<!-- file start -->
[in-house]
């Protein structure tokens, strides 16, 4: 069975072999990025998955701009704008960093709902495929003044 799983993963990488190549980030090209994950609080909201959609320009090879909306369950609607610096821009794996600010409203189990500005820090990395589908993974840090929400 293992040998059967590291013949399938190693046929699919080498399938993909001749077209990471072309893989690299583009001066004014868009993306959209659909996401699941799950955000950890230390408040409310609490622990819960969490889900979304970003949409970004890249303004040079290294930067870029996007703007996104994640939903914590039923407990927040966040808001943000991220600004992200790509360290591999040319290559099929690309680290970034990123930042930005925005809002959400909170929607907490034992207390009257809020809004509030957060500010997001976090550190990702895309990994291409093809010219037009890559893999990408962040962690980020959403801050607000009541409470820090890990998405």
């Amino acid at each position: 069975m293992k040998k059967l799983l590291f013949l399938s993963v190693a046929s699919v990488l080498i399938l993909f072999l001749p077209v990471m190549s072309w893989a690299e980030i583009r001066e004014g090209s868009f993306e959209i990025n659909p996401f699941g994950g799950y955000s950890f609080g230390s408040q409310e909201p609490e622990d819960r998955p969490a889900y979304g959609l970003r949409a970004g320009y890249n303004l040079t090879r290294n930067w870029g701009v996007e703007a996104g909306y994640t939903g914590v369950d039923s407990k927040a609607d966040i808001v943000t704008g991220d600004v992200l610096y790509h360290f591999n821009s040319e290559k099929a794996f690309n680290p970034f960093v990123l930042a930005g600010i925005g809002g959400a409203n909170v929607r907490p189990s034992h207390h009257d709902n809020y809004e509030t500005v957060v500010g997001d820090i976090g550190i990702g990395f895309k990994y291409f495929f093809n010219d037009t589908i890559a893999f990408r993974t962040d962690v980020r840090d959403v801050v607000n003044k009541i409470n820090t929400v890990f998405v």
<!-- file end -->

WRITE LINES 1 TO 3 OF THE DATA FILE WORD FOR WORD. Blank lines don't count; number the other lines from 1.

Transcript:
[in-house]
């Protein structure tokens, strides 16, 4: 069975072999990025998955701009704008960093709902495929003044 799983993963990488190549980030090209994950609080909201959609320009090879909306369950609607610096821009794996600010409203189990500005820090990395589908993974840090929400 293992040998059967590291013949399938190693046929699919080498399938993909001749077209990471072309893989690299583009001066004014868009993306959209659909996401699941799950955000950890230390408040409310609490622990819960969490889900979304970003949409970004890249303004040079290294930067870029996007703007996104994640939903914590039923407990927040966040808001943000991220600004992200790509360290591999040319290559099929690309680290970034990123930042930005925005809002959400909170929607907490034992207390009257809020809004509030957060500010997001976090550190990702895309990994291409093809010219037009890559893999990408962040962690980020959403801050607000009541409470820090890990998405």
């Amino acid at each position: 069975m293992k040998k059967l799983l590291f013949l399938s993963v190693a046929s699919v990488l080498i399938l993909f072999l001749p077209v990471m190549s072309w893989a690299e980030i583009r001066e004014g090209s868009f993306e959209i990025n659909p996401f699941g994950g799950y955000s950890f609080g230390s408040q409310e909201p609490e622990d819960r998955p969490a889900y979304g959609l970003r949409a970004g320009y890249n303004l040079t090879r290294n930067w870029g701009v996007e703007a996104g909306y994640t939903g914590v369950d039923s407990k927040a609607d966040i808001v943000t704008g991220d600004v992200l610096y790509h360290f591999n821009s040319e290559k099929a794996f690309n680290p970034f960093v990123l930042a930005g600010i925005g809002g959400a409203n909170v929607r907490p189990s034992h207390h009257d709902n809020y809004e509030t500005v957060v500010g997001d820090i976090g550190i990702g990395f895309k990994y291409f495929f093809n010219d037009t589908i890559a893999f990408r993974t962040d962690v980020r840090d959403v801050v607000n003044k009541i409470n820090t929400v890990f998405v």